Crime in Ridge, Dyker trending downwards
While crime, citywide, is heading down overall, the 68th Precinct in Bay Ridge and Dyker Heights is outpacing not only the citywide average in terms of crime reduction but also the rest of the precincts in Patrol Borough Brooklyn South (PBBS).
At the May meeting of the 68th Precinct Community Council, Captain Robert Conwell, the precinct’s commander, told members that the precinct, which has seen a continued drop in felony crime over the last several years, was leading Brooklyn South in terms of crime reduction.
As of June 3, the precinct was down in the seven index crimes (murder, rape, robbery, felonious assault, burglary, grand larceny and grand larceny auto or GLA) 20.34 percent, compared to the same point in 2017.
In comparison, PBBS, which comprises 13 precincts from Coney Island to Carroll Gardens, was down 8.67 percent in the seven index crimes over the same time period.
“We’re looking at the top recidivists, the top offenders. We’re trying to watch the right people, the guys known to commit crime in the 68th Precinct,” Conwell told this paper.
Last year at this time, a total of 354 index crimes was reported, compared to 282 so far in 2018.
There have been decreases in burglary (down 42.1 percent year to date, with 33 in 2018 as opposed to 57 in 2017), robbery (down 36.1 percent, with 23 in 2018 as opposed to 36 in 2017), felonious assault (down 30.6 percent, with 34 in 2018 as opposed to 49 in 2017), grand larceny (down 11.8 percent, with 150 in 2018 as opposed to 170 in 2017) and GLA (down 2.9 percent, with 33 in 2018 as opposed to 34 in 2017). Rapes are flat, with eight so far in 2018, the same number as at this point last year. There has been one murder so far this year; at this point in 2018, there had been none.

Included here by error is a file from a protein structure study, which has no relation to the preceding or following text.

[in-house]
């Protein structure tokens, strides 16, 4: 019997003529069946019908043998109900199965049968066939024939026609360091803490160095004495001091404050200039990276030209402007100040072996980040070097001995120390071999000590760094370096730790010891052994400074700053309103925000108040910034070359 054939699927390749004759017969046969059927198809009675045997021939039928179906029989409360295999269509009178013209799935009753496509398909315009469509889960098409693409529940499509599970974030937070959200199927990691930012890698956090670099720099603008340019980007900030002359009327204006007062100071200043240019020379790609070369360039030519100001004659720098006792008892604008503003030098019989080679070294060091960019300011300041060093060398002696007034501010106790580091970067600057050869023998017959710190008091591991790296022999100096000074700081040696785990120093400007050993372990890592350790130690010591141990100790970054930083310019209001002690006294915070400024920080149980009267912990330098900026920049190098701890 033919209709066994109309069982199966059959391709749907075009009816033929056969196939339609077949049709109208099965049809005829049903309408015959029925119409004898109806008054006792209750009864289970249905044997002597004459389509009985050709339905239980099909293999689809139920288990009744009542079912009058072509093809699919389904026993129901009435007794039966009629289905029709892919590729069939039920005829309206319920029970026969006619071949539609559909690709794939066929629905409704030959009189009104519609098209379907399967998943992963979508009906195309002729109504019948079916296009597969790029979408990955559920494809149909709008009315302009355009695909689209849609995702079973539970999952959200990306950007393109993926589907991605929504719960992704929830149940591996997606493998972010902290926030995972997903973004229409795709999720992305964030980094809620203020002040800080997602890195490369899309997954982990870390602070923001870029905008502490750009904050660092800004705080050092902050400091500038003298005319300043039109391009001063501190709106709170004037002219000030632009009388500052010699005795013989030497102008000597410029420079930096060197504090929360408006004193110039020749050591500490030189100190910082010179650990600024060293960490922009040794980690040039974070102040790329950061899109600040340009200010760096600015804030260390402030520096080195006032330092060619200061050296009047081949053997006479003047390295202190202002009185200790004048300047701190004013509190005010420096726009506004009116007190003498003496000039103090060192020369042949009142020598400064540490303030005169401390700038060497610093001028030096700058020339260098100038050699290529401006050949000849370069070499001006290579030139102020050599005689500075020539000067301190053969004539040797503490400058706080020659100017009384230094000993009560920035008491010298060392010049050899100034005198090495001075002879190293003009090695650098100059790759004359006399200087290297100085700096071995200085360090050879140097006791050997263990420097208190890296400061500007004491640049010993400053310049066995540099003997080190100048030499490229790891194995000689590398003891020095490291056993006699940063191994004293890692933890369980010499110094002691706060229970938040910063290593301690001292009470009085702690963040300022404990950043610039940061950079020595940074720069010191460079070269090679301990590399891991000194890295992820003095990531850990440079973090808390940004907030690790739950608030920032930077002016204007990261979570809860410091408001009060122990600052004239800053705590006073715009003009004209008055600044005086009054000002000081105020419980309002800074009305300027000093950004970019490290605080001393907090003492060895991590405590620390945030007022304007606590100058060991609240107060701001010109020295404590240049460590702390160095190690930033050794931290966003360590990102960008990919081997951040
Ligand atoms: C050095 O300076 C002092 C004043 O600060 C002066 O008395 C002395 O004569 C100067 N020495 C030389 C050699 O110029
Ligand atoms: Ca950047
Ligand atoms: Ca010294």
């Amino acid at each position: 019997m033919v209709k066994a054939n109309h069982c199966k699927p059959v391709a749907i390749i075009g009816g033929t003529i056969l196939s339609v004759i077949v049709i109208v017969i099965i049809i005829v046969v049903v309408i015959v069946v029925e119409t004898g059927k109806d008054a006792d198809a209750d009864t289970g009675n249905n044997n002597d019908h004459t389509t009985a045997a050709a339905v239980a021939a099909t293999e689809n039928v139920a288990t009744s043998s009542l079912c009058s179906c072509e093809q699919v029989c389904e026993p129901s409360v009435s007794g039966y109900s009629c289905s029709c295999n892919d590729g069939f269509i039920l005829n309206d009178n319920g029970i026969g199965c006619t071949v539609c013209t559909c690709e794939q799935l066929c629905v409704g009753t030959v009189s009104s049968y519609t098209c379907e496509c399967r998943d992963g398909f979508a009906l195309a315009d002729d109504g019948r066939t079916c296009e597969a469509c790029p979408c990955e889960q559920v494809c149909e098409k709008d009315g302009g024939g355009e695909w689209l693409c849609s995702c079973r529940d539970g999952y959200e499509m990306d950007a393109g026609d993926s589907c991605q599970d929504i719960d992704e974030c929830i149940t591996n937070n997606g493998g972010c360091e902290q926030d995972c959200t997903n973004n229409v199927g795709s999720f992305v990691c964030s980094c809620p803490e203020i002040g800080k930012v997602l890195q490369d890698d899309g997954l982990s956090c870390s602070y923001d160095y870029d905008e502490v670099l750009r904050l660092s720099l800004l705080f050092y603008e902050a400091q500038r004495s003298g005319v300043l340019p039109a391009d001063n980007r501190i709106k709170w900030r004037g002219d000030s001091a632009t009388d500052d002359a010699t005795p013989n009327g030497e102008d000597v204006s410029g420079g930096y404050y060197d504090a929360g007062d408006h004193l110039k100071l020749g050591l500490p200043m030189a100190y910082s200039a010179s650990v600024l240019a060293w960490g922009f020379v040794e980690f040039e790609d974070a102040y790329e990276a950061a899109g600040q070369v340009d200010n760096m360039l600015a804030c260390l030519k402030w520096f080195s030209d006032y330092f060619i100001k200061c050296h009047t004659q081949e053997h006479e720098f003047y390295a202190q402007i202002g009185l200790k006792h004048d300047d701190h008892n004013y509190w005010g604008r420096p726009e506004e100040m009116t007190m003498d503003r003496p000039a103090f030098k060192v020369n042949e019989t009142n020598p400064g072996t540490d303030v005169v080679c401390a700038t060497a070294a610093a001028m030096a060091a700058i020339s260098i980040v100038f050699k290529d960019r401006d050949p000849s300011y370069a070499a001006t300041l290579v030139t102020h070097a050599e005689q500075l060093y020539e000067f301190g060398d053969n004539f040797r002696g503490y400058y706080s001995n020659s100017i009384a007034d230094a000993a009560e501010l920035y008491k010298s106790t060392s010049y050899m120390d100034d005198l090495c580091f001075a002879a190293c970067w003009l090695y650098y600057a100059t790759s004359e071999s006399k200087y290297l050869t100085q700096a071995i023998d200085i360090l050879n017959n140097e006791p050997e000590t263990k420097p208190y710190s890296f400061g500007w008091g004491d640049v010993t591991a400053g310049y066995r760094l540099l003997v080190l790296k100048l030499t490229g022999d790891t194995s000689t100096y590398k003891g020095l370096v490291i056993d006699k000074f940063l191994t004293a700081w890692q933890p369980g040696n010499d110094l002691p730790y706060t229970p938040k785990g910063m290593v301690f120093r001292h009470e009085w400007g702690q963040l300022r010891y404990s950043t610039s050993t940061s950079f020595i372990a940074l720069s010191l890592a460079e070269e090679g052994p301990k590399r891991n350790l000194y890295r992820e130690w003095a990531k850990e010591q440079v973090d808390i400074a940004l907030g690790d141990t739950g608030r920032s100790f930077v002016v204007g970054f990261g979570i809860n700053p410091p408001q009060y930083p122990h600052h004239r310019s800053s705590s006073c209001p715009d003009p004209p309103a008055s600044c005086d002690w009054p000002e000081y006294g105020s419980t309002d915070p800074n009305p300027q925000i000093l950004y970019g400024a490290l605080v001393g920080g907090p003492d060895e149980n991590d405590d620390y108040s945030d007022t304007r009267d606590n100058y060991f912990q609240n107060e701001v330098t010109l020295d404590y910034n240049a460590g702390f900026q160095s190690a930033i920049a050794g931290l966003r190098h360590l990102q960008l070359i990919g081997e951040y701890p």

The number of shootings victims and incidents is stagnant, with just one each reported at this time in both 2017 and 2018.
Besides targeted police work, Conwell also credited residents for the decrease in crime in the precinct.
“We’re also getting a lot of help from the community,” he said. “They let us know what’s going on and where, and we go and investigate.”
Helen Klein contributed reporting to this article.
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